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Everyone who lived around Majak had to pretend they didn’t know anything about it. A new city was created for the workers and engineers working in the combine. Today it is known as Ozjorsk, in the past it was also referred to as Chelyabinsk-40 and the combine then as Chelyabinsk-65. Ozjorsk was and is a so-called closed city. In practice, this means that only its permanent residents can get in and out of it, and only with special passes. “Neither the combine nor the city was marked on the maps. They did not officially exist, and the inhabitants of Ozjorsk – the employees of Majak and their families – did not officially exist either,” outlined historian Perovic.

The people of Ozjorsk knew very well that their lives depended on their ability to remain silent. “My first childhood memory is that the city I lived in was very nice and very rich compared to the surrounding cities. I asked my mother why our town is different. And she told me that we don’t ask such things. I knew there was a complex there, most people from the city were employed there. But that was all. My grandmother worked as a nuclear engineer and was among the first employees and builders of Mayak. Dad also worked there as an engineer. Both died of cancer. And I didn’t ask why,” Nadežda Kutepová, a former resident of Ozjorsk, told the BBC.

Safety? No one thought of that

It wasn’t talked about in Ozjorsk or other towns around Majak, but there were always a lot of cancer cases there. “The problem with the Majak complex was that it was built in a big hurry. Stalin in his desire to match the US to the Soviet nuclear program, he gave the highest priority, and so when building the complexes necessary for this program, no one paid much attention to security measures,” said historian Perovic.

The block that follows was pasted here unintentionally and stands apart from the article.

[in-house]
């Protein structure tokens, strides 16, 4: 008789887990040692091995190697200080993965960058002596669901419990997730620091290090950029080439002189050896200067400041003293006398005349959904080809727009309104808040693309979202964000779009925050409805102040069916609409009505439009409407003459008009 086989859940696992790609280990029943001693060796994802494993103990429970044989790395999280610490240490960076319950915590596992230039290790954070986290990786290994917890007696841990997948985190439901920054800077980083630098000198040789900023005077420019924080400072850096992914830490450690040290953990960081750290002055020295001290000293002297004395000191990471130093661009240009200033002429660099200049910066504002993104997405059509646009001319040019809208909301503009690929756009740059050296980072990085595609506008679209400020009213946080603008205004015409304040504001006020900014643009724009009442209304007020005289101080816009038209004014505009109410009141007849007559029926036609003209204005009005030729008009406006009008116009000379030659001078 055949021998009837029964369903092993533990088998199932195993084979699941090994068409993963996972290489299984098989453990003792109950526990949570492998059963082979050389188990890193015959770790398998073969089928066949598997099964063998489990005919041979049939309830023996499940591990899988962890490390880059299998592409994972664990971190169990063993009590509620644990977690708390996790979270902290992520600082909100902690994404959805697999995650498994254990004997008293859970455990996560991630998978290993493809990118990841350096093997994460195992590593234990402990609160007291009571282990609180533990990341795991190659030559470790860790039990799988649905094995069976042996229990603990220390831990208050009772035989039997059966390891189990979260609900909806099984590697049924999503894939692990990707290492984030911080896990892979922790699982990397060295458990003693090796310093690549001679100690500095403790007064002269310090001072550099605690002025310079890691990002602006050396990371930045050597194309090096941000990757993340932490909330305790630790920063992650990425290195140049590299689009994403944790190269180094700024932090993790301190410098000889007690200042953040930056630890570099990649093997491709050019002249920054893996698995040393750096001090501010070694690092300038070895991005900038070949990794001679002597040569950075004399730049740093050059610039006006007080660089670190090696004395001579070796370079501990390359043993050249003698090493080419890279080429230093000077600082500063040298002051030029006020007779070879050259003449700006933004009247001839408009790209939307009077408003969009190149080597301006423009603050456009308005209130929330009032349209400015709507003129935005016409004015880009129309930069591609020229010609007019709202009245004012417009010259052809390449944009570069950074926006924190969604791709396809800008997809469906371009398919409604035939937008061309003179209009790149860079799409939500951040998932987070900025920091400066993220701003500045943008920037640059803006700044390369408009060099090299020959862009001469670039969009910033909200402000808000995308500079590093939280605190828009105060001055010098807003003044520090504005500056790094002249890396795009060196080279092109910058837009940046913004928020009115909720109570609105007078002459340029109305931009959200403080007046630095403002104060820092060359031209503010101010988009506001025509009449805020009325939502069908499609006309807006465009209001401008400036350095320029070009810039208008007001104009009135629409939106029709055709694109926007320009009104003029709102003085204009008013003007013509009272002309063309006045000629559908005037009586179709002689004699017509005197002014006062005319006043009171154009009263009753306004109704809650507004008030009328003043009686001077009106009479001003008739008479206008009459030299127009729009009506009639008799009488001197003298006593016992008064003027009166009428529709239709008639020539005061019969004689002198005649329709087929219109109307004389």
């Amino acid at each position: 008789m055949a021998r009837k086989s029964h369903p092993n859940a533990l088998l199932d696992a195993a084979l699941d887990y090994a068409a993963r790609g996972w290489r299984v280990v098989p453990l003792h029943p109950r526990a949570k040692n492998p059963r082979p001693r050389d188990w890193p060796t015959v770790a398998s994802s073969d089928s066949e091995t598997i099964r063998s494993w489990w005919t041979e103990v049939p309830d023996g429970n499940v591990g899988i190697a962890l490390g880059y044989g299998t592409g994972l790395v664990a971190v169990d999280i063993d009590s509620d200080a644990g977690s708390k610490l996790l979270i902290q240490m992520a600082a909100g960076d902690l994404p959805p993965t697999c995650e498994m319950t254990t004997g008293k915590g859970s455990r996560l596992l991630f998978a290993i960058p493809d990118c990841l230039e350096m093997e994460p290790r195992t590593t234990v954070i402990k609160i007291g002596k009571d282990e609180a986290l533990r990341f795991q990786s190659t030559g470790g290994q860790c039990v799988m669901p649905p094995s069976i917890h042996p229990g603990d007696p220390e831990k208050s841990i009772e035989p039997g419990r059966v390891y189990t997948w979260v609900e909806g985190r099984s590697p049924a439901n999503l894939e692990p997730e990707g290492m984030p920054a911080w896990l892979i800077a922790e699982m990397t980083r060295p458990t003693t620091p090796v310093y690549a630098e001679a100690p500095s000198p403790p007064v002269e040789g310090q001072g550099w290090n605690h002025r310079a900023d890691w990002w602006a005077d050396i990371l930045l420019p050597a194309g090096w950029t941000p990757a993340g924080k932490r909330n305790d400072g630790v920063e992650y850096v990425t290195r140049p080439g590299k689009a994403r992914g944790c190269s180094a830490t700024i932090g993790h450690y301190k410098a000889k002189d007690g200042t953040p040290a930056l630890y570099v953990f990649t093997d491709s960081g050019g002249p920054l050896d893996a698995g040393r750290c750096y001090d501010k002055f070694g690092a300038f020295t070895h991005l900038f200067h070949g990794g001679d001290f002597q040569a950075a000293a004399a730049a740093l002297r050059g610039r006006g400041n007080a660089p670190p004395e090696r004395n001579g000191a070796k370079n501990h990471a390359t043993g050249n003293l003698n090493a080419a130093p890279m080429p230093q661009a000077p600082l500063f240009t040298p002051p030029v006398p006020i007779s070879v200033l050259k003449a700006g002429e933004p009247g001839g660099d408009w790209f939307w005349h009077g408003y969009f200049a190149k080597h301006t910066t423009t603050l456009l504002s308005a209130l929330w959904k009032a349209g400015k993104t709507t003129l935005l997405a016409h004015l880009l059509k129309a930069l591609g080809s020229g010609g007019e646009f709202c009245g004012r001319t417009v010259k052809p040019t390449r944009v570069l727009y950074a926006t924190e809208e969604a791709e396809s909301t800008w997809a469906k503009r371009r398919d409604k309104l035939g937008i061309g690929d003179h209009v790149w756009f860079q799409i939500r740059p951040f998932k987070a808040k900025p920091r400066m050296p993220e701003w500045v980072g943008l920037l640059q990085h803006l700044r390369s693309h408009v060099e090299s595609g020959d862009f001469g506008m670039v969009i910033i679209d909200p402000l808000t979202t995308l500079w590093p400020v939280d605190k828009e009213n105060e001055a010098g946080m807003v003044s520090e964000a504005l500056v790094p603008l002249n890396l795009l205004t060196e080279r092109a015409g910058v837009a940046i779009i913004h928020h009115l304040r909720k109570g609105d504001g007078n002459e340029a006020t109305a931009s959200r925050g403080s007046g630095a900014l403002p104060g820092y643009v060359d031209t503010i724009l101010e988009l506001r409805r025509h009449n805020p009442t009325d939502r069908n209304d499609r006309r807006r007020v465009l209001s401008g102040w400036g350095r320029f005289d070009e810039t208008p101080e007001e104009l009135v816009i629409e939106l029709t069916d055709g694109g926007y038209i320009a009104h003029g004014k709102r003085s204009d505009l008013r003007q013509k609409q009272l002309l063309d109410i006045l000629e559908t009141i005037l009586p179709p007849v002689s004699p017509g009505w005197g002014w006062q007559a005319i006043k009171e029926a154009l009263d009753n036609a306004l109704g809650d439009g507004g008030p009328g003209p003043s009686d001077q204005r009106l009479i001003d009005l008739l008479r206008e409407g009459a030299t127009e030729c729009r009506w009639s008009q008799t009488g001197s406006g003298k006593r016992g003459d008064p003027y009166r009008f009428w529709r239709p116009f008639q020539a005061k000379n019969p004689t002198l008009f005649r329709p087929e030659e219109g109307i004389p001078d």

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It is telling in itself that such a giant complex was built in just three years. “Radioactive waste from it was then discharged directly into Lake Karačaj and the Teča River in the first years, which served as a drinking source for the inhabitants of all nearby villages,” the BBC outlines.

When the Soviet leadership and experts realized that the release of such dangerous substances could have dire consequences, underground tanks were built specifically for the storage of radioactive waste. And it was one of those reservoirs that became the cause of the Kystym disaster.

A tank that overheated

Dangerous radioactive material from the reactors was stored in the tanks for years and no one cared much about it or the places where it was stored. “It was later discovered that the cooling system of one of the tanks had failed and was not repaired for a year,” outlines the Encyclopedia Britannica.

The tank gradually began to overheat and the material in it reacted sharply to the increase in temperature. On the twenty-ninth of September 1957, the tank could no longer hold. “There was such a violent chemical explosion that a huge amount of radioactive material was thrown into the air,” radiochemist George Steinhauser summarized for the BBC.